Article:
Stepping forward angrily, Marle objected. “Ayla’s no animal! She’s more civil than you’ll ever be!”

“Don’t patronize me, girl!” Ozzie threatened, pointing a clawed finger at the princess. “I’ve finally constructed the perfect plan to infect this world with darkness and destroy the lot of you in the process. And, if you’ll follow my three colleagues, Cossack, Bodhran, and Tzuris, I’ll show it to you!” he finished proudly, vanishing in a scorchingly white after-image.

The three figures flanking Ozzie, two of whom had been carrying torches, menacingly stalked up to the group. The torchless Mystic, an extremely tall, cloaked man with a hooked nose and long, black ponytail, barked a command of attention to the slouching, distracted Mystic ranks.

“Hut, General Tzuris!” the horde recited in unison.

“Don’t even try to escape, you whelps,” he sneered at the children in a low, gnarled voice. “I don’t care if you die before knowing Lord Ozzie’s plan.”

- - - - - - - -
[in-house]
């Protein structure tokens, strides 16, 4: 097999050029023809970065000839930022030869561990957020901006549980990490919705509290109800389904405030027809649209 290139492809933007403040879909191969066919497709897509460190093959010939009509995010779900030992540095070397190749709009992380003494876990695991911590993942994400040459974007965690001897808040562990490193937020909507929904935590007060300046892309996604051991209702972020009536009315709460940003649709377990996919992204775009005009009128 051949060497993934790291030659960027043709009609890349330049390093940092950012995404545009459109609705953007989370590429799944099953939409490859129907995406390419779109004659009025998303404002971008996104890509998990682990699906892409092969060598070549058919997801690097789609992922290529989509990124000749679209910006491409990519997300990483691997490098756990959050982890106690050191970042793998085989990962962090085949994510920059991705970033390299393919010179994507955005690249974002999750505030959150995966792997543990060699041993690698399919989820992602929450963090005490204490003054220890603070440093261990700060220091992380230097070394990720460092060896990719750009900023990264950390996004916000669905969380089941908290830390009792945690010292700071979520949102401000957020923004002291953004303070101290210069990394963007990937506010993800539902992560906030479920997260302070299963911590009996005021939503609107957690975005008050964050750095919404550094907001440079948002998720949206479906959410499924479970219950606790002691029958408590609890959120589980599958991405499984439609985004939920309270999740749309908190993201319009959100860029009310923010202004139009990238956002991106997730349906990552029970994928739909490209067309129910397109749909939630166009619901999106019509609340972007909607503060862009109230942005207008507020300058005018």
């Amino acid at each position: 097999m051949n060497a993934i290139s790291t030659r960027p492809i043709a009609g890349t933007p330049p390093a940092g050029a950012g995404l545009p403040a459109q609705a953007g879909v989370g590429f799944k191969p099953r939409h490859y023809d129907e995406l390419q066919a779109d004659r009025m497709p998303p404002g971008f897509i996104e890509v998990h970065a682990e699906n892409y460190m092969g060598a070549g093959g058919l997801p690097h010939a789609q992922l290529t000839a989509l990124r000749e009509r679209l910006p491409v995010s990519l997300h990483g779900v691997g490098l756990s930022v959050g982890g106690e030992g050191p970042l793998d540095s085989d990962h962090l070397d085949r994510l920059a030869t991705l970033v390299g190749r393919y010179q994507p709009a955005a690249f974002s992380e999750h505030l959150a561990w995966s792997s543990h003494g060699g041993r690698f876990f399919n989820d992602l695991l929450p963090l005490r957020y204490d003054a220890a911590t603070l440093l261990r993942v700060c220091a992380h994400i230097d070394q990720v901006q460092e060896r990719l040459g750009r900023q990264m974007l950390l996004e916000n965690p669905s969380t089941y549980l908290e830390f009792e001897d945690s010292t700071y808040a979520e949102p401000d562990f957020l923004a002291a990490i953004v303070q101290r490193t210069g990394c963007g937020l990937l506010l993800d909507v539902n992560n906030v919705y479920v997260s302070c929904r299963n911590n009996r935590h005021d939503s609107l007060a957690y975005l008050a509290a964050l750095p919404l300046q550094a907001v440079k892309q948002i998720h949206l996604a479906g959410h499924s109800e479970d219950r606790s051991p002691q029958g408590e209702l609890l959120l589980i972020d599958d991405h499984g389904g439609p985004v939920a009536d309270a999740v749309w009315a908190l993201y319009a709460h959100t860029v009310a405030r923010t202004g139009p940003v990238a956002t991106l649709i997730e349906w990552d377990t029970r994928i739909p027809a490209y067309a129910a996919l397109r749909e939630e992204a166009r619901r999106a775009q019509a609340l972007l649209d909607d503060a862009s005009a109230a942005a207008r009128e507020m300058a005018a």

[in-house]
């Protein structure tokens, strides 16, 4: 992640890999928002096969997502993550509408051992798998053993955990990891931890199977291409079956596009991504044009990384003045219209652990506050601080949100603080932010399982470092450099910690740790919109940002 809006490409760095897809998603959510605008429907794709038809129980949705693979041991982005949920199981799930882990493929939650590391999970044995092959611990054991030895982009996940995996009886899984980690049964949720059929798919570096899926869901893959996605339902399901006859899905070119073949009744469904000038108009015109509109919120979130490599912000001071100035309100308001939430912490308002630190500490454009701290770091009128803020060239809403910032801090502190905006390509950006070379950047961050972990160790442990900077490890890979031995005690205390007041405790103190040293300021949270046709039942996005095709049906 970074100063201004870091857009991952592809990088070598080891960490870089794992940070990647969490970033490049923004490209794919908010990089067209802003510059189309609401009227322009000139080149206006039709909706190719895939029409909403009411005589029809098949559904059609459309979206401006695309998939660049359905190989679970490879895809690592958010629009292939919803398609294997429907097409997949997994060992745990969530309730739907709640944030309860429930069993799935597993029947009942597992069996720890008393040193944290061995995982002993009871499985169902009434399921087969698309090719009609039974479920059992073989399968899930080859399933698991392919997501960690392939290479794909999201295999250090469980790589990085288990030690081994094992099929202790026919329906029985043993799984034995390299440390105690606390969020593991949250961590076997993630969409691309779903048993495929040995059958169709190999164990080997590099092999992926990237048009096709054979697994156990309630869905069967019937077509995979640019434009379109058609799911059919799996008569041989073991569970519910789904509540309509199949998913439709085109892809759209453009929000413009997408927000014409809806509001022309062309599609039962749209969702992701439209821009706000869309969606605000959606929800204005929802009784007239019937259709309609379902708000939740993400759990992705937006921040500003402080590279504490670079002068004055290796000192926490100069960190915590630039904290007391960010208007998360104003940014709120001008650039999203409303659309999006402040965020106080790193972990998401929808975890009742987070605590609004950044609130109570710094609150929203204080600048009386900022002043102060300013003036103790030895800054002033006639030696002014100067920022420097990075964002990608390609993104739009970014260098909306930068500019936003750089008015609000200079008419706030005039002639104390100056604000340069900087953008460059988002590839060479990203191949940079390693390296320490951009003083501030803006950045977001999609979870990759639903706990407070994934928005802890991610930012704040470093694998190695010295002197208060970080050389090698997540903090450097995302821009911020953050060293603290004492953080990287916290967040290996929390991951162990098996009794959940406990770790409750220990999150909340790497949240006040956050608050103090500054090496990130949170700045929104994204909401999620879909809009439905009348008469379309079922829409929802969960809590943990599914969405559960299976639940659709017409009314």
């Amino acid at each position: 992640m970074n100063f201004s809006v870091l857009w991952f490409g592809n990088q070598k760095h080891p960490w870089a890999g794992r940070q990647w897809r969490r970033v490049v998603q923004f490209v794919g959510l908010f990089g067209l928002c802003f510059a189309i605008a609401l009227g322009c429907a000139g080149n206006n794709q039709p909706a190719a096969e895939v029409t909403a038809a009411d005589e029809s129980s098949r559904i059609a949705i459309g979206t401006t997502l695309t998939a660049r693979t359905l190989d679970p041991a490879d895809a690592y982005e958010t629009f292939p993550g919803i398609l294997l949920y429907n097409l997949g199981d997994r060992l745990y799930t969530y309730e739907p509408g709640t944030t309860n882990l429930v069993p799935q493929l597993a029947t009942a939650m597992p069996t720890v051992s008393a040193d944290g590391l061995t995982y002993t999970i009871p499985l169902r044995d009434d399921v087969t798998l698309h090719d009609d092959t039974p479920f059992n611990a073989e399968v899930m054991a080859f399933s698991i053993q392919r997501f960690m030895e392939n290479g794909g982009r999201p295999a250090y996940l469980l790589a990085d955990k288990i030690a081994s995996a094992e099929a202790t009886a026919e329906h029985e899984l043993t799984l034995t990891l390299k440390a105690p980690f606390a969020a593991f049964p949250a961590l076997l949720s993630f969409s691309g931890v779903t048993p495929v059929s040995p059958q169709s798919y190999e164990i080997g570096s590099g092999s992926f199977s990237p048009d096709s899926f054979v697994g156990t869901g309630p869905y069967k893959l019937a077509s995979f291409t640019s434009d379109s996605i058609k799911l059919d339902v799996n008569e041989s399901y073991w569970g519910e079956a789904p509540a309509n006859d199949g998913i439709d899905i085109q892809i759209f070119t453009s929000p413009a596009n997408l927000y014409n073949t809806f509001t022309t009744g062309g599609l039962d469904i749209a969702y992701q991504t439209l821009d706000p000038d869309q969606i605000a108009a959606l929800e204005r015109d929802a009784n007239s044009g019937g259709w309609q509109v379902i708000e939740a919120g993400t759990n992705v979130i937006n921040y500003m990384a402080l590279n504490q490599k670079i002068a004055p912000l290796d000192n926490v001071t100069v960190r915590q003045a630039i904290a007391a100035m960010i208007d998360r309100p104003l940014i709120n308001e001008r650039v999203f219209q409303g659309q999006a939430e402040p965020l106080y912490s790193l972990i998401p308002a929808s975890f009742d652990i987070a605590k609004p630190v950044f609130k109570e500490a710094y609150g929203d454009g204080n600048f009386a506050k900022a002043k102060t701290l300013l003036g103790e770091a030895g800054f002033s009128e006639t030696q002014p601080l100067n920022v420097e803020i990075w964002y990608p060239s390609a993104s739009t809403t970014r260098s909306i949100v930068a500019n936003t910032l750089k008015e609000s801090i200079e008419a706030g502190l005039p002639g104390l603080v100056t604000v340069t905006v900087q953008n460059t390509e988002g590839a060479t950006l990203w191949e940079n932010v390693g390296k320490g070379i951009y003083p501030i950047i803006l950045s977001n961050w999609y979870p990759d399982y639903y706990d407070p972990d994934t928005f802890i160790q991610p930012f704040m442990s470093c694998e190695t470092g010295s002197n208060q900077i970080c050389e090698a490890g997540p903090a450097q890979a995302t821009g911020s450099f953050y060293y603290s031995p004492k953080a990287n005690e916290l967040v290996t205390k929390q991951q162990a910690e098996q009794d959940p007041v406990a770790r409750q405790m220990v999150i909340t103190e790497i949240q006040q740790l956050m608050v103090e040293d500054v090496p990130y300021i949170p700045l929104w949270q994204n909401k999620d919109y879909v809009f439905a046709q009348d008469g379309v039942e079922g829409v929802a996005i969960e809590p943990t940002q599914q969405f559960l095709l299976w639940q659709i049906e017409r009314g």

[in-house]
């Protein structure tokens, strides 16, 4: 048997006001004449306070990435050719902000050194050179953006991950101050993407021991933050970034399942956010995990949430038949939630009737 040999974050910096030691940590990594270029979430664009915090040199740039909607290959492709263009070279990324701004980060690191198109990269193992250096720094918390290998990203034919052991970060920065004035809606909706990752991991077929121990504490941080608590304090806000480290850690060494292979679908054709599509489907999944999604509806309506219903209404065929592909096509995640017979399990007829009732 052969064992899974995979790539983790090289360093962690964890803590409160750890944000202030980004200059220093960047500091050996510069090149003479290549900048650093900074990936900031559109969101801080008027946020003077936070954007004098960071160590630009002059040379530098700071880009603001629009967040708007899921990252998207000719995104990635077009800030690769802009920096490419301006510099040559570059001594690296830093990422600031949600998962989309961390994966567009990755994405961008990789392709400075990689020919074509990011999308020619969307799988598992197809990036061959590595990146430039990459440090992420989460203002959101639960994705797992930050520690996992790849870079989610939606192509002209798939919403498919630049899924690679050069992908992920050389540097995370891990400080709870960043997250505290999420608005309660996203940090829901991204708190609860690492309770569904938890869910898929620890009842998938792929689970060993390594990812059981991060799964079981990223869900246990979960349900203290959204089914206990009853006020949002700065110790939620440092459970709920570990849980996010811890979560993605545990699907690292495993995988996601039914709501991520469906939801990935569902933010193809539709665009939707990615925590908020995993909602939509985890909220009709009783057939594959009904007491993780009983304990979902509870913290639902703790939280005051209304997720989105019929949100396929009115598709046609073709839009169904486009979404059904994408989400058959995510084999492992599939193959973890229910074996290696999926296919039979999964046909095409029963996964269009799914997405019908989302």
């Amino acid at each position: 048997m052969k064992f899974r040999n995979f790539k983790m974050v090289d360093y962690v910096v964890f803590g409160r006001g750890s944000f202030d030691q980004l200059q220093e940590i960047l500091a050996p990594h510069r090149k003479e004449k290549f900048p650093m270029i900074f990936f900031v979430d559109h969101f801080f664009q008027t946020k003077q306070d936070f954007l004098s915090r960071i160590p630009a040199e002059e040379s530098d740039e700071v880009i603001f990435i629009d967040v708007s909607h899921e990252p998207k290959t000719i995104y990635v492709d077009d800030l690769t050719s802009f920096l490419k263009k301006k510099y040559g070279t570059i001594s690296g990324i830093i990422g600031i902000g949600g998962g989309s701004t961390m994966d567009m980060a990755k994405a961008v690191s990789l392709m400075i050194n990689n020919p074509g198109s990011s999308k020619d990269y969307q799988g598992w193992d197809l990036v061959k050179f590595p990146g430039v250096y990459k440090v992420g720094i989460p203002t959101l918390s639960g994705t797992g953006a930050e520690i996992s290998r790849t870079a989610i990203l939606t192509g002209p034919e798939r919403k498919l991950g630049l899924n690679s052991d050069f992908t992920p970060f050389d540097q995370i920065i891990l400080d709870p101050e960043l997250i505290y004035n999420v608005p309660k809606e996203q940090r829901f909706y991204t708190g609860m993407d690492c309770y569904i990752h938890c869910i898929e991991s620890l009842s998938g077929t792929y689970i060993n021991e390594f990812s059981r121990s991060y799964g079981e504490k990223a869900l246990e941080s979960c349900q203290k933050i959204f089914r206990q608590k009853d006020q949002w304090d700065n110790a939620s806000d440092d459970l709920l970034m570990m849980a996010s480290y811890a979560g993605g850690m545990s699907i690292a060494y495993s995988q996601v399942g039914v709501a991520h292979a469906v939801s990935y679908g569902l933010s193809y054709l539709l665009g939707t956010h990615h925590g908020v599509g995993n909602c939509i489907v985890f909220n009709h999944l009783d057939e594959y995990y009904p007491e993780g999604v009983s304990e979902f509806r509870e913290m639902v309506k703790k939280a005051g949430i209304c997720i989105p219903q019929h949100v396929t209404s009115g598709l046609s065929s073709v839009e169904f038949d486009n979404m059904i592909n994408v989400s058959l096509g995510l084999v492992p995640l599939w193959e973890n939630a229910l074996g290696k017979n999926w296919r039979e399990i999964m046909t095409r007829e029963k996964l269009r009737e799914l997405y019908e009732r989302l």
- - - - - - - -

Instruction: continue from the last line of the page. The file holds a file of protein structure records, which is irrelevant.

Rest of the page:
Marle, Lucca, and Frog all snuck a glance to Crono; just as he was about to confirm their surrender with a commanding nod, Meridio piped up:

“We should go along; it’ll be easier to stop them if we know what their plan is,” he whispered very informatively.

Leading the fighters through a conglomeration of hallways, the three lieutenants brought Crono and his allies to a large, poorly lit room; the Mystic guards filed off to commence their labor on another wing of the rebuilt citadel.